but the coaching staff won't be afraid to yank him for one of
the other promising options if the attack isn't moving.
Projected Top Reserves: Former JUCO transfer and
Tulsa Golden Hurricane Drew Westling will
provide a little bit of a push for the starting job, but he'll
have to be phenomenal to take over for Lindley. The 6-2,
220-pound senior got a start against Air Force when Lindley was
out hurt, but he only threw for 128 yards and two picks in the
loss and completed just 48% of his throws for 206 yards and the
two interceptions on the season. He's a smart passer who knows
enough to potentially step in and keep things moving, but he
hasn't done enough to be the main man.
Kelsey Sokoloski is the best rushing threat of
the three quarterbacks with nice speed and a decent enough arm
to get by. He's mostly been used so far as the holder on special
teams, but he has a little experience in the offense completing
10-of-15 throws for 119 yards with a touchdown and an
interception. He could be the curve ball thrown into the mix if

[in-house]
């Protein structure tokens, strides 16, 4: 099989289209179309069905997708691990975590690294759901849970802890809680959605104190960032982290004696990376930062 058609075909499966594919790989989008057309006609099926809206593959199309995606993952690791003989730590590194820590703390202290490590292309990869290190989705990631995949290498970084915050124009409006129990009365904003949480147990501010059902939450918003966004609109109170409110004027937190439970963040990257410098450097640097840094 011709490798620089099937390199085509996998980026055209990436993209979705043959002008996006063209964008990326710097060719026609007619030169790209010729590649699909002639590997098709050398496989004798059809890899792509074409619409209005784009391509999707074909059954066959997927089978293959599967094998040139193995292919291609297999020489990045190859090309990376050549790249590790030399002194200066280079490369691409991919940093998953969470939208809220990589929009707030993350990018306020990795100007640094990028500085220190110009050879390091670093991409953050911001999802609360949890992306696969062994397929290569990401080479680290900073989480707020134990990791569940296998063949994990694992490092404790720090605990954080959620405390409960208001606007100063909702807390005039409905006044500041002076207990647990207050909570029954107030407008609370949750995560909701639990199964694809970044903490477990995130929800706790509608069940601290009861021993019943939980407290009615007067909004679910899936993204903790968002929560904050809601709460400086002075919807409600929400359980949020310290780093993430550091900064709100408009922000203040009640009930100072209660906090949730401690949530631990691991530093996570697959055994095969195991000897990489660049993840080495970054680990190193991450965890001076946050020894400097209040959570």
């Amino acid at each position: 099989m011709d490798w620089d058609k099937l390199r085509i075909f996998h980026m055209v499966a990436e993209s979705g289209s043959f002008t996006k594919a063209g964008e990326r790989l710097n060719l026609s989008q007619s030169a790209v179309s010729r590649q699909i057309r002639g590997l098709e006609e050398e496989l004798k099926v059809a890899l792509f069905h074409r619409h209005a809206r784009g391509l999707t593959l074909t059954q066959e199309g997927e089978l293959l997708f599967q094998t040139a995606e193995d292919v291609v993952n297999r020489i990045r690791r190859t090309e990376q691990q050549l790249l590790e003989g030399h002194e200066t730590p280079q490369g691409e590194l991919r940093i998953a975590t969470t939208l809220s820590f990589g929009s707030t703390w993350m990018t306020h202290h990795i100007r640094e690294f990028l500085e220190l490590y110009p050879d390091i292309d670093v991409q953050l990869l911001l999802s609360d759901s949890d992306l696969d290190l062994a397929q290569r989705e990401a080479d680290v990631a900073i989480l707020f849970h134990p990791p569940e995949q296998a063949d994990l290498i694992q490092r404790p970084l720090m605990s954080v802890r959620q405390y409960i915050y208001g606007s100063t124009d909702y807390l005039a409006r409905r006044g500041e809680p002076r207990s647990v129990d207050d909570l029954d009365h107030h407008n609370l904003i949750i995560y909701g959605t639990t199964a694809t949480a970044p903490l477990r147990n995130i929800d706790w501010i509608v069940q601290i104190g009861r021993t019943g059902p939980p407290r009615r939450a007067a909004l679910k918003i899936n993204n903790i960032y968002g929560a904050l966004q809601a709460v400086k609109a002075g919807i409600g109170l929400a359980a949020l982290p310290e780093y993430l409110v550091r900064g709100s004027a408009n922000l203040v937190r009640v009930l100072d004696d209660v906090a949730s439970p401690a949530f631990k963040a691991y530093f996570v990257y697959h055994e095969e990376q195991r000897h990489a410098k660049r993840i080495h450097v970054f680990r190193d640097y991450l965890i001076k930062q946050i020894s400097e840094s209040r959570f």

Lindley and Westling aren't getting the job done.
Watch Out For ... the coaching staff to sink or
swim with Lindley. He's the best talent of the three, and while
he wasn't great in spring ball and has to prove himself a bit
this fall, he's not going to be the problem with the offense.
Strength: Veterans in the pecking order. For the second
straight year, the threesome knows the order and knows what the
roles are. Everyone will be pushing for the starting job, but
it'll be up to Lindley to carry the offense and it'll be up to
Westling and Sokoloski to be at the ready.
Weakness: Production. Lindley was fine last year, but he
one a few big games and sputtered the rest of the way. He got
time to throw, but he wasn't efficient and he didn't make things
happen for an offense that averaged just 19.25 points and 312
yards per game.
Outlook: The quarterbacks should be better.
Lindley still needs time and he'll need more help from his
receivers, but he has the skills to grow into the job and become
more of a playmaker. Westling is a decent passing option who can
push the ball deep and Sokoloski can move.
Junior Brandon Sullivan
got his chances last year to be the main man for the running
game, and he got three starts two years ago, but he has yet to
do much. He was second on the team in rushing, but he only ran
for 185 yards and a score and missed almost all of the second